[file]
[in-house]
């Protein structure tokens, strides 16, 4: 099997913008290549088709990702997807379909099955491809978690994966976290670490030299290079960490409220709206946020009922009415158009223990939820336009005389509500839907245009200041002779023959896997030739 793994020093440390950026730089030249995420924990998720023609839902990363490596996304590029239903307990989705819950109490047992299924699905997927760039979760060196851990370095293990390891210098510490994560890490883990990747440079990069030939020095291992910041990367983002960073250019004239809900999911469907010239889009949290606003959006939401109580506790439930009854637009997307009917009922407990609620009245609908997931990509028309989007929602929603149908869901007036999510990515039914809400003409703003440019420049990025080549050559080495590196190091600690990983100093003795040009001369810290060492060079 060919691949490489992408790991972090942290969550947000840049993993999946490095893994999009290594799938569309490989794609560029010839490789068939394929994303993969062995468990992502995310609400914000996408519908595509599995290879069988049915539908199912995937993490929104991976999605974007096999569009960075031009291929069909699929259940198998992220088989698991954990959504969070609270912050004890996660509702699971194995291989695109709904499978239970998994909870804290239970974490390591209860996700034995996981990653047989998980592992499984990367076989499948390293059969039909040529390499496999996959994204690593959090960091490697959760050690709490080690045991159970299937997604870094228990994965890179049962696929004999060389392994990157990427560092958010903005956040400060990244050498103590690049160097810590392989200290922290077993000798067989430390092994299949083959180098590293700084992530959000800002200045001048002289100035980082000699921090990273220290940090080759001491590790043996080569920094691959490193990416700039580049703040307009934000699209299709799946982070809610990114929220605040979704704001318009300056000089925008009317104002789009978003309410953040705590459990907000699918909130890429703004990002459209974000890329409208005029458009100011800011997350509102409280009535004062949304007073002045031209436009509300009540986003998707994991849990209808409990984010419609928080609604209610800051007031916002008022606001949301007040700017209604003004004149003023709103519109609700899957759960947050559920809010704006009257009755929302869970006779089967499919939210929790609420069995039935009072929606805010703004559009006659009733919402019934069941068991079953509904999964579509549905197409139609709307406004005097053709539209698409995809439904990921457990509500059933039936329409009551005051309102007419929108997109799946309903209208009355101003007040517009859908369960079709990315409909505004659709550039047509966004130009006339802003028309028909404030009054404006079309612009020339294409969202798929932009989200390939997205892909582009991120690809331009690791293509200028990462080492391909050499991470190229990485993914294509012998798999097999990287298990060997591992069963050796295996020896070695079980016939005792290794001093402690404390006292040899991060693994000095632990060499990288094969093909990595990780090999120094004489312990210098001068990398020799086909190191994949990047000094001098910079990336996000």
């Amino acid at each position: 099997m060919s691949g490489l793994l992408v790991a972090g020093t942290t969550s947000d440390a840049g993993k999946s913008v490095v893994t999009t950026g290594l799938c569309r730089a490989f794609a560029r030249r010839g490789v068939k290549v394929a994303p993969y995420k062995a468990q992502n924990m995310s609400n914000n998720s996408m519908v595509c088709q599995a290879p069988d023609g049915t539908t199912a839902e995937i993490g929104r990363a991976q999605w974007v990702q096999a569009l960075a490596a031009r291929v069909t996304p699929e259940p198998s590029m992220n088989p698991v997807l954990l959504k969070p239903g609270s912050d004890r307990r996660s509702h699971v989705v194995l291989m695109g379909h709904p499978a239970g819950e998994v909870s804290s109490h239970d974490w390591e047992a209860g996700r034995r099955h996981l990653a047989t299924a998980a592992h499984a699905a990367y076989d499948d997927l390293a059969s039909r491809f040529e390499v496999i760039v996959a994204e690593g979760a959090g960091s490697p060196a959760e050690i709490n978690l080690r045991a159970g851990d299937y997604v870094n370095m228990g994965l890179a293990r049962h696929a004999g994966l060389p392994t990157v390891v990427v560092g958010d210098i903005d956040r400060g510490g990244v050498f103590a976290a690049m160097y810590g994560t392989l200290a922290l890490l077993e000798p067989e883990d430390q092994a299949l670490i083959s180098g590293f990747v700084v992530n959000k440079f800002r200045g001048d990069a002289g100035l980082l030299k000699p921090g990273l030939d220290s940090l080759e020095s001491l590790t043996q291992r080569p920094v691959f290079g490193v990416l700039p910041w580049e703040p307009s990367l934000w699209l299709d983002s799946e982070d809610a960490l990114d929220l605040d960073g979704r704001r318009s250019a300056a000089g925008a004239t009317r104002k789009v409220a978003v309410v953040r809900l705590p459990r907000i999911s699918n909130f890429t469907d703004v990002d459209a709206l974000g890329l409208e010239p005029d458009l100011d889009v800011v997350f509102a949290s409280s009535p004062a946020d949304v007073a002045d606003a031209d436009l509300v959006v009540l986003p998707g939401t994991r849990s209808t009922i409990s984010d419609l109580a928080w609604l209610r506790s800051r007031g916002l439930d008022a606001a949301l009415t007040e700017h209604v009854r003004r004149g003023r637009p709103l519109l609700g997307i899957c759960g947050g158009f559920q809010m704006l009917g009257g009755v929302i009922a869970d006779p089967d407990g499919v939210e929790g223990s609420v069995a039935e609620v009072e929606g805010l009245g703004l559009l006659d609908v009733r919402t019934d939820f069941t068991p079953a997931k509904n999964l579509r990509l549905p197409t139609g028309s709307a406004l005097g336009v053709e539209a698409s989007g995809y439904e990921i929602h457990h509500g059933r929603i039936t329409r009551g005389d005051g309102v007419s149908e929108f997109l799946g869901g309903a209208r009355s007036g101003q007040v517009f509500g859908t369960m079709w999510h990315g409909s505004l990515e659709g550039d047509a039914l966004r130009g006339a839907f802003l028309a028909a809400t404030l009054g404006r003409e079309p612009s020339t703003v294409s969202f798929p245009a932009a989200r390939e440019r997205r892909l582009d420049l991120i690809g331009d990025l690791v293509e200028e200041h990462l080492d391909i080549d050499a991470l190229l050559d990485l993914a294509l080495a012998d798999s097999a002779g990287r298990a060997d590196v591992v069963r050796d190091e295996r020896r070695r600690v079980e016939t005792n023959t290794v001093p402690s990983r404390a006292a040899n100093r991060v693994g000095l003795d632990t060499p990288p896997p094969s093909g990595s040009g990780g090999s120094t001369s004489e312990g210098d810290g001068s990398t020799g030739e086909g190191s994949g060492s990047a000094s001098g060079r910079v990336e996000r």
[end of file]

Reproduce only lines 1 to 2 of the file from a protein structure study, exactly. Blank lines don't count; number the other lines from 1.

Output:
[in-house]
């Protein structure tokens, strides 16, 4: 099997913008290549088709990702997807379909099955491809978690994966976290670490030299290079960490409220709206946020009922009415158009223990939820336009005389509500839907245009200041002779023959896997030739 793994020093440390950026730089030249995420924990998720023609839902990363490596996304590029239903307990989705819950109490047992299924699905997927760039979760060196851990370095293990390891210098510490994560890490883990990747440079990069030939020095291992910041990367983002960073250019004239809900999911469907010239889009949290606003959006939401109580506790439930009854637009997307009917009922407990609620009245609908997931990509028309989007929602929603149908869901007036999510990515039914809400003409703003440019420049990025080549050559080495590196190091600690990983100093003795040009001369810290060492060079 060919691949490489992408790991972090942290969550947000840049993993999946490095893994999009290594799938569309490989794609560029010839490789068939394929994303993969062995468990992502995310609400914000996408519908595509599995290879069988049915539908199912995937993490929104991976999605974007096999569009960075031009291929069909699929259940198998992220088989698991954990959504969070609270912050004890996660509702699971194995291989695109709904499978239970998994909870804290239970974490390591209860996700034995996981990653047989998980592992499984990367076989499948390293059969039909040529390499496999996959994204690593959090960091490697959760050690709490080690045991159970299937997604870094228990994965890179049962696929004999060389392994990157990427560092958010903005956040400060990244050498103590690049160097810590392989200290922290077993000798067989430390092994299949083959180098590293700084992530959000800002200045001048002289100035980082000699921090990273220290940090080759001491590790043996080569920094691959490193990416700039580049703040307009934000699209299709799946982070809610990114929220605040979704704001318009300056000089925008009317104002789009978003309410953040705590459990907000699918909130890429703004990002459209974000890329409208005029458009100011800011997350509102409280009535004062949304007073002045031209436009509300009540986003998707994991849990209808409990984010419609928080609604209610800051007031916002008022606001949301007040700017209604003004004149003023709103519109609700899957759960947050559920809010704006009257009755929302869970006779089967499919939210929790609420069995039935009072929606805010703004559009006659009733919402019934069941068991079953509904999964579509549905197409139609709307406004005097053709539209698409995809439904990921457990509500059933039936329409009551005051309102007419929108997109799946309903209208009355101003007040517009859908369960079709990315409909505004659709550039047509966004130009006339802003028309028909404030009054404006079309612009020339294409969202798929932009989200390939997205892909582009991120690809331009690791293509200028990462080492391909050499991470190229990485993914294509012998798999097999990287298990060997591992069963050796295996020896070695079980016939005792290794001093402690404390006292040899991060693994000095632990060499990288094969093909990595990780090999120094004489312990210098001068990398020799086909190191994949990047000094001098910079990336996000």